Lynda Barry has worked as a painter, cartoonist, writer, illustrator, playwright, editor, commentator and teacher and found they are very much alike. The New York Times has described Barry as "among this country’s greatest conjoiners of words and images, known for plumbing all kinds of touchy subjects in cartoons, comic strips and novels, both graphic and illustrated." She earned a degree from Evergreen State College during its early experimental period (1974-78), studying with painter and writing teacher Marilyn Frasca. Frasca’s questions about the nature of images and the role they play in day-to-day living have guided Barry’s work ever since.
In 1979 while pursuing a career as a painter, Barry began drawing a weekly comic strip incorporating stories considered to be incompatible with comics at the time. Stories, as Barry puts it, “that had a lot of trouble in them.” Widely credited with expanding the literary, thematic and emotional range of American comics, Barry’s seminal comic strip, Ernie Pook’s Comeek, ran in alternative newspapers across North America for thirty years.
Barry has authored 21 books, worked as a commentator for NPR, and written a regular monthly feature in Esquire, Mother Jones Magazine, Mademoiselle, and Salon. She created an album-length spoken word collection of stories called The Lynda Barry Experience, and was a frequent guest on the Late Show with David Letterman. She adapted her first novel, The Good Times are Killing Me, into a long running off-Broadway play, since published by Samuel French and performed throughout North America. Her book One! Hundred! Demons! was chosen as the Freshman all-read title at Stanford University. Her novel Cruddy was called “a work of terrible beauty” by the New York Times, and has been translated into French, Italian, German, Catalan and Hebrew. Her newest book, Making Comics, was awarded the 2020 Eisner Award for Best Comics-Related Book + Best Publication Design.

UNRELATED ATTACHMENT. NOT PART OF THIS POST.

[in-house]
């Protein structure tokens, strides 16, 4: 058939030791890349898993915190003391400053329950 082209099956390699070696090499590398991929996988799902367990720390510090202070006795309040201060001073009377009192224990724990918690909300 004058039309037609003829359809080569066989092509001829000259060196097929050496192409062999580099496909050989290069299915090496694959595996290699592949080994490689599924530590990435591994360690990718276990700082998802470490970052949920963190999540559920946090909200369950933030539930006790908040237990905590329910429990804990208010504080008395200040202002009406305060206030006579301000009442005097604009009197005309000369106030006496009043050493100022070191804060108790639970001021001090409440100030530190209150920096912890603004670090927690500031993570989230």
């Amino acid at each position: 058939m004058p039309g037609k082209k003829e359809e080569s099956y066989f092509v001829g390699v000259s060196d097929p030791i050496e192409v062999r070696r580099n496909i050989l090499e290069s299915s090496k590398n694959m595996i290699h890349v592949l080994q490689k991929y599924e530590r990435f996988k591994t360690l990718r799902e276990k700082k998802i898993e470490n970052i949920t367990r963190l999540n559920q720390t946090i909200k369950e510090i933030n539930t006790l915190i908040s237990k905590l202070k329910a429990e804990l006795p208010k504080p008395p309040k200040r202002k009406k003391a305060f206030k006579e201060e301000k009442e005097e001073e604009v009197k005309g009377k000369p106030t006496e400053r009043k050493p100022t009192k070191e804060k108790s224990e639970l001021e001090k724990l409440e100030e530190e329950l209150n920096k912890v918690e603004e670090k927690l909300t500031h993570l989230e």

About the Stone Award for Literary Achievement:
OSU alum Patrick F. Stone ('74) and his wife, Vicki, established the prize to spotlight what they see as one of OSU's best kept secrets: the MFA Program in Creative Writing, which has a growing reputation for its emphasis on mentoring students, building community and reaching out to underserved populations - including at-risk youth and military veterans. The Stones' $600,000 commitment has allowed OSU to award prizes in 2012, 2014, 2016 and 2019, and will continue to provide award funding through an endowment. The honorarium for the award is $25,000, making the Stone Prize one of the most substantial awards for lifetime literary achievement offered by any university in the country. The 2021 recipient is Lynda Barry.
Recipients of the Stone Literary Award give readings, master classes and lectures highlighting the value of creative communications in contemporary American culture. In conjunction with the prize, an "Everybody Reads" program features a selected book by the writer, with events at libraries, book clubs and independent bookstores.
Thursday, April 29 at 5:00pmVirtual Event